Coming back from a weekend away from home, I got a chance to read Ana Menendez's farewell column in today's Miami Herald. For those of you who follow this blog, you know as the Herald's super-liberal Cuban-American "metro" columnist who has an uncanny way of getting under my skin with her arrogant, exile hard-line bashing and general way-left-of-center musings (just type "Ana Menendez" in the search bar at the top and you'll see what I mean).

Strangely enough, reading her column today was an interesting exercise of mixed emotions. Despite the fact that we won't have to endure any of Menendez's columns any longer, it's clear that the layoffs and decline of the Miami Herald has deeply affected a devoted, if misguided, journalist who strongly believes in her profession. Say what you want about Menendez (and I do), but you have to feel for someone who's seeing her ship sinking.

From her column:
Three years ago, I returned to The Miami Herald after a decade away. A brilliant colleague greeted me in the newsroom with a handshake: ''Welcome back to newspapers,'' he said. ``It's like joining the railroads in 1897.''

Maybe it's our prolonged association with calamity, but journalists always seem to operate in crisis mode. For as long as I've been a reporter, the business has reeled from catastrophe to catastrophe. But it's hard to remember a more difficult time for newspapers and the people who work for them.

Last month, The Miami Herald's publisher sent a memo coolly stating the paper was ''reducing its workforce by 250 FTEs.'' That's the way it goes, even in a business that traffics in clear language: You hire people and fire FTEs.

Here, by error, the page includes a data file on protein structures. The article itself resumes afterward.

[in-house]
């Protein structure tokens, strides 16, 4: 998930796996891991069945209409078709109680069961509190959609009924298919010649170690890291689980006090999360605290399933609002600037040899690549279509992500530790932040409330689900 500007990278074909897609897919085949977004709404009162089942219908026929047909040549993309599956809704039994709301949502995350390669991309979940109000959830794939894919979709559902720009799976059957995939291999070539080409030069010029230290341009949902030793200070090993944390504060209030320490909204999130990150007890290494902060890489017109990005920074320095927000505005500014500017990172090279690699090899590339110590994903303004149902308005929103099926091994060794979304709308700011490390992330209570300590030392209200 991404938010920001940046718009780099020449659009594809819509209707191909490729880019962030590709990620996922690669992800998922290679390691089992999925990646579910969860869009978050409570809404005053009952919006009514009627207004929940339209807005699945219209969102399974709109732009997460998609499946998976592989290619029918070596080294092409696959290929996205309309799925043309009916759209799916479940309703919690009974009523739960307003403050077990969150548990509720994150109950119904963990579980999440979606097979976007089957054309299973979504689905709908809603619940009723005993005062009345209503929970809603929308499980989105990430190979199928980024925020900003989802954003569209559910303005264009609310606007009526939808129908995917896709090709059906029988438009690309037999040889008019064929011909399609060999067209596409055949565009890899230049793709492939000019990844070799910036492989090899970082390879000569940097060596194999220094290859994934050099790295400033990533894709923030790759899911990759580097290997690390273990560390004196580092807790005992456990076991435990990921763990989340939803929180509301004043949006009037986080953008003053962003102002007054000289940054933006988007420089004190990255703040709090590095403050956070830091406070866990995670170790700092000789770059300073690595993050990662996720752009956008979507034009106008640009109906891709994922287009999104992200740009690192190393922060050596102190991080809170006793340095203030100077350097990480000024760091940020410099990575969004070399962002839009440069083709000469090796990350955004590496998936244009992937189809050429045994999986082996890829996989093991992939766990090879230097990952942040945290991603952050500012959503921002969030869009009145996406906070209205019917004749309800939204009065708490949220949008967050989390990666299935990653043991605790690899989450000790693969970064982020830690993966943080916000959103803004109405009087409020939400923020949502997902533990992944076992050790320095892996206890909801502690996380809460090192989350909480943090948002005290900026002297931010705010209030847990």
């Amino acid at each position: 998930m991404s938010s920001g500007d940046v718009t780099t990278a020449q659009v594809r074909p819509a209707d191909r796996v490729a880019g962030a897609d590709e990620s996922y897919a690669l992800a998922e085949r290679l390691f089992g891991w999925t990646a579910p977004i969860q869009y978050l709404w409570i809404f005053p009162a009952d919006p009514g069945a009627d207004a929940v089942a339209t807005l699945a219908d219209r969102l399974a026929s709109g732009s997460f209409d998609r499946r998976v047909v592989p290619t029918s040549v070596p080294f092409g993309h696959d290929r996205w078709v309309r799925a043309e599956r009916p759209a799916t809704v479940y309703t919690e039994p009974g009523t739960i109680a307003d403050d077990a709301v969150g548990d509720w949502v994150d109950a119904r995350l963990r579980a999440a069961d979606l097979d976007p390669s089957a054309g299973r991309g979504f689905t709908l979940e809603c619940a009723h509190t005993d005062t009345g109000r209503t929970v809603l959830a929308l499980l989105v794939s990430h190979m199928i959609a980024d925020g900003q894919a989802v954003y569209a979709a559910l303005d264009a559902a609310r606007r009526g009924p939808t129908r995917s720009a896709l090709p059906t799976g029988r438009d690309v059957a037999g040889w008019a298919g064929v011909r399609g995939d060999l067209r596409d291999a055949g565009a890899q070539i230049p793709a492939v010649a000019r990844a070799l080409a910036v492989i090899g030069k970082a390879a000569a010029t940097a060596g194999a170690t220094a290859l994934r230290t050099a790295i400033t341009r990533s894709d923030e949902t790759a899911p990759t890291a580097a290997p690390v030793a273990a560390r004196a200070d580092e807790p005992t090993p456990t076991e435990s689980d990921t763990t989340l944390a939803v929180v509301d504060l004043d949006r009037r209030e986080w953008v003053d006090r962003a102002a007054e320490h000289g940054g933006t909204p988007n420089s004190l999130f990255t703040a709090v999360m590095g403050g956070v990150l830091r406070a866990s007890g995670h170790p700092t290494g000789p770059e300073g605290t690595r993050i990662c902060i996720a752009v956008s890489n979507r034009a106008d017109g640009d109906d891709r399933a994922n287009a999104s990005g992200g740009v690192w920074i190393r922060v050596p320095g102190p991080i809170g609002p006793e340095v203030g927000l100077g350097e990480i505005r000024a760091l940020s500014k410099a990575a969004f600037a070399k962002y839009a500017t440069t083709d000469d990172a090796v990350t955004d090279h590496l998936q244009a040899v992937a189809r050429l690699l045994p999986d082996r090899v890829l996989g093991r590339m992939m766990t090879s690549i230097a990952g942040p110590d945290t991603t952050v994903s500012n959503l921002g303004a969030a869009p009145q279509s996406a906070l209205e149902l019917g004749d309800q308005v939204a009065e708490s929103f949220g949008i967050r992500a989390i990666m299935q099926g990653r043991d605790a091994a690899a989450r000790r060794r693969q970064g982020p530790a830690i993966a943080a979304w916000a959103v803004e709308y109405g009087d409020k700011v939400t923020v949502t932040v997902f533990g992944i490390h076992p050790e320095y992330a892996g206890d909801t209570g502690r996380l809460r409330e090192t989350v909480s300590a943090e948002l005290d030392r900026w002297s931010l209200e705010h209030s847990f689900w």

The Miami Herald has plenty of sad company. Nationwide, newspapers have seen staggering losses of both revenue and readers. The old business models are failing, victims of technology, poor planning, and unreasonable profit margins.

The anxiety over the future of newspapers has spawned a secondary industry in plans to remake them. I leave that deplorable exercise to the experts. I have no idea how to save newspapers. All I can do is mourn what is happening to them, not just because the future of so many colleagues depends on the health of American journalism, but because our democracy does.


Earlier this year, I accepted a Fulbright grant to teach at the American University in Cairo. I return next summer, but this is my last column. I had intended it to be a light farewell.

Instead my exit coincides with a far more serious story. As I write this, respected colleagues are losing their jobs. The paper is offering workshops with names like ''Marketing Yourself with a Résumé.'' It's impossible now to say goodbye with a smile.

In many ways, I grew up in The Miami Herald. I was hired in 1991 (in the middle of a hiring freeze) and returned in 2005 in the middle of another crisis.

I can write a book about all the ways this paper has disappointed me. But I also learned a lot here: about toughness, integrity and truth. We make mistakes and we're crabby. But you will find no finer collection of idealists.
Then again, a Menendez column (even her swan song) wouldn't be complete without a healthy dose of arrogance (emphasis mine):
In the last three years, The Miami Herald uncovered massive corruption at almost every level, from the affordable housing scandal to the continuing mess at Miami International Airport to the bio-tech park in Overtown to Diddy's free plane ride to the squandering of the transit tax. ''Everyone knows The Miami Herald is the only investigative force in this town,'' an official told me recently. Damn right.

Then there is the daily work, the tireless coverage of government meetings, police, hurricanes, development. I do not have enough space to call out all my colleagues. You don't know them. But they work long hours for little pay, little recognition and almost constant abuse. My only lingering anger with this town is that too often, too many of you have taken them for granted.
Way to slap your customers in the face there, Ana.

More on my reasons for the Herald's decline below, but here's the ending:
In two months, I will face a classroom in Cairo and begin a conversation with the next generation of journalists in the Arab world. I couldn't do it if I didn't trust in what our business stands for: openness, courage and a willingness to confront power.